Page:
Fig. 4
FYAK-specific lines are superior to GA-specific lines in their capacity to inhibit lymphocyte proliferation in vitro. B10.A line cells specific to FYAK or GA, or naïve CD4 cells, were added to cultures of syngeneic lymphocytes sensitized against ...

In contrast to the difference in their inhibitory capacity on the IRBP-specific T-cells, the copolymer-specific line cells proliferated remarkably similarly to the corresponding copolymer. Data of a representative experiment are shown in Fig. 5, in which line cells specific to FYAK or GA were cultured with the corresponding copolymer at several concentrations and their response was measured by 3H-thymidine incorporation. Similar levels of proliferation were measured for the two lines in this and in two additional experiments.

Fig. 5
Line cells specific toward FYAK or GA responded similarly to their corresponding copolymer. Copolymer-specific line cells were collected on day 2 of re-stimulation, washed and cultured at 1.25 × 105/well, along with the same number of irradiated ...

3.5. Secretion of Th2 cytokines by copolymer-specific Treg cells

The suppressive capacity of GA- and FYAK-specific T-cells has been attributed to the release of Th2 cytokines, in particular IL-10 (Arnon and Aharoni, 2004; Stern et al., 2008). To investigate the Th2 cytokine production by the immunosuppressive cell lines we developed against GA or FYAK from the three tested mouse strains, we measured the levels of four of these cytokines, IL-4, IL-5, IL-10 and IL-13, in their supernatants. Representative data are summarized in Table 1; similar patterns of cytokine production were obtained in repeated experiments, using supernatants collected from the cell lines after three or four cycles of activation. Remarkably, the levels of Th2 cytokines were repeatedly higher in the FYAK-specific cultures than in the GA-specific ones. The levels of IFN-γ and IL-17 were relatively low in these cultures, <2.5 ng/ml and <0.05 ng/ml, respectively, and unlike the pattern with the Th2 cytokines, the levels of IFN-γ were similar or even higher in the GA-specific lines than in the FYAK-specific lines (data not shown).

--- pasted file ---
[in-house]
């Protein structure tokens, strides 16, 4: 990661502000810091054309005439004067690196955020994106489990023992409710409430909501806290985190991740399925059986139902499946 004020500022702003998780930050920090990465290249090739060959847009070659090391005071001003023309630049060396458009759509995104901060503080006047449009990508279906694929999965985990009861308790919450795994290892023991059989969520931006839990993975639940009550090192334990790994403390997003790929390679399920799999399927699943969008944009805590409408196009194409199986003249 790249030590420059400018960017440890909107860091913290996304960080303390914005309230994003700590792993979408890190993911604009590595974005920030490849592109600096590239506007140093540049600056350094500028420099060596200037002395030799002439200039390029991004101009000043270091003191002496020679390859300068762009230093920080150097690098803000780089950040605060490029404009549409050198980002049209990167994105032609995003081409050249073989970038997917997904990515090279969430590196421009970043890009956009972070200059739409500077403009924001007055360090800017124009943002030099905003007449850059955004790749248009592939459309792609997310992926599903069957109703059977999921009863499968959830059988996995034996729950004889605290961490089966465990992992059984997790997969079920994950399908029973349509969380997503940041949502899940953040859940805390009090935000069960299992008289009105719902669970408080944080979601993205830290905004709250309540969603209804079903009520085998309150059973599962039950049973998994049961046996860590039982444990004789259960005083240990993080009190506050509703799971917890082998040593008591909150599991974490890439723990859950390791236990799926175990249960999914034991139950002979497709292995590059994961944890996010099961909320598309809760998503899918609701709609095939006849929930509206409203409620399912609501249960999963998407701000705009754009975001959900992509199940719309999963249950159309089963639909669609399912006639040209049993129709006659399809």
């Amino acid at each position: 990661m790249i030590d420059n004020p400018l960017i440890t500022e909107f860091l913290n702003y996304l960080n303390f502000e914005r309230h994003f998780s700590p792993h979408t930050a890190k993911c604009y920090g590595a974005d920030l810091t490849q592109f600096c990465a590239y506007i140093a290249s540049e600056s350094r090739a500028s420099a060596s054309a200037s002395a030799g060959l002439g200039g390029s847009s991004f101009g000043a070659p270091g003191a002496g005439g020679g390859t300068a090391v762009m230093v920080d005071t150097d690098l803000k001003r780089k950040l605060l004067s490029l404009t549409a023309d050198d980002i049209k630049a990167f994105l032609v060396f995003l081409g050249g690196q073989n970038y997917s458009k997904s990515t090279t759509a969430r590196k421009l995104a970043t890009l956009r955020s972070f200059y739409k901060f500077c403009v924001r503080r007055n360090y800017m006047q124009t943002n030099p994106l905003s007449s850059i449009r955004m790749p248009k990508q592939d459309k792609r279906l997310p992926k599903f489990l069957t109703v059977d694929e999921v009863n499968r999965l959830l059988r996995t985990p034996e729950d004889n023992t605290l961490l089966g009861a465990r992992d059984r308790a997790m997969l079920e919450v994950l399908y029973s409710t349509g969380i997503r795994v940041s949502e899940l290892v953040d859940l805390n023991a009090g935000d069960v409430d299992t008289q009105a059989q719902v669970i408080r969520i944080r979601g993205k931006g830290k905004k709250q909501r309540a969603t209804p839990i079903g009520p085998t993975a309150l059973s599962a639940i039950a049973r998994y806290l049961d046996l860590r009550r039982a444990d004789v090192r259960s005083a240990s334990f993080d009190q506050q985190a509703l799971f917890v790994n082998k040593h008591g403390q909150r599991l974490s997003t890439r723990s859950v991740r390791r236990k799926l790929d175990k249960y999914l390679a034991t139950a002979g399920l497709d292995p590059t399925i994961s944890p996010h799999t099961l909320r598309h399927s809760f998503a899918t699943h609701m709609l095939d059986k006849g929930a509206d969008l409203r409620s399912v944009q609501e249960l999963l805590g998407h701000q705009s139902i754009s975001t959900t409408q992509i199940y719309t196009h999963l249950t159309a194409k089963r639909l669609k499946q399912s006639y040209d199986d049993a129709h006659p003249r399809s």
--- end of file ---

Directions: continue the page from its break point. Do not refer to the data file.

Table 1
Production of Th2-specific cytokines by CD4 T cell lines specific against GA or FYAK

3.6. Expression of immunoregulatory markers by copolymer-specific T-cell lines

Although the immunosuppressive capacity of copolymer-specific lines was attributed mainly to their release of anti-inflammatory cytokines (Arnon and Aharoni, 2004; Hong et al., 2005; Stern et al., 2008), Some data suggest that copolymers may also stimulate suppressive Foxp3+ Treg cells (Hong et al., 2005). Therefore, we examined the FYAK- and GA-specific lines for expression of the markers for these Tregs, i.e., CD25 and Foxp3. Data of a representative experiment are recorded in Fig. 6 and show that a relatively small percent of the cells of both FYAK- and GA-specific line cells express both CD25 and Foxp3, with the percentage of cells expressing these markers being higher in FYAK-specific line cells.

Fig. 6
CD25+Foxp3+ Treg cells in FYAK-specific and GA-specific cell lines. Copolymer-specific cell lines of B10.A mice, collected on day 2 of the 3rd stimulation cycle, were tested by flow cytometry for the proportion of cells expressing CD25 and Foxp3. The ...

4. Discussion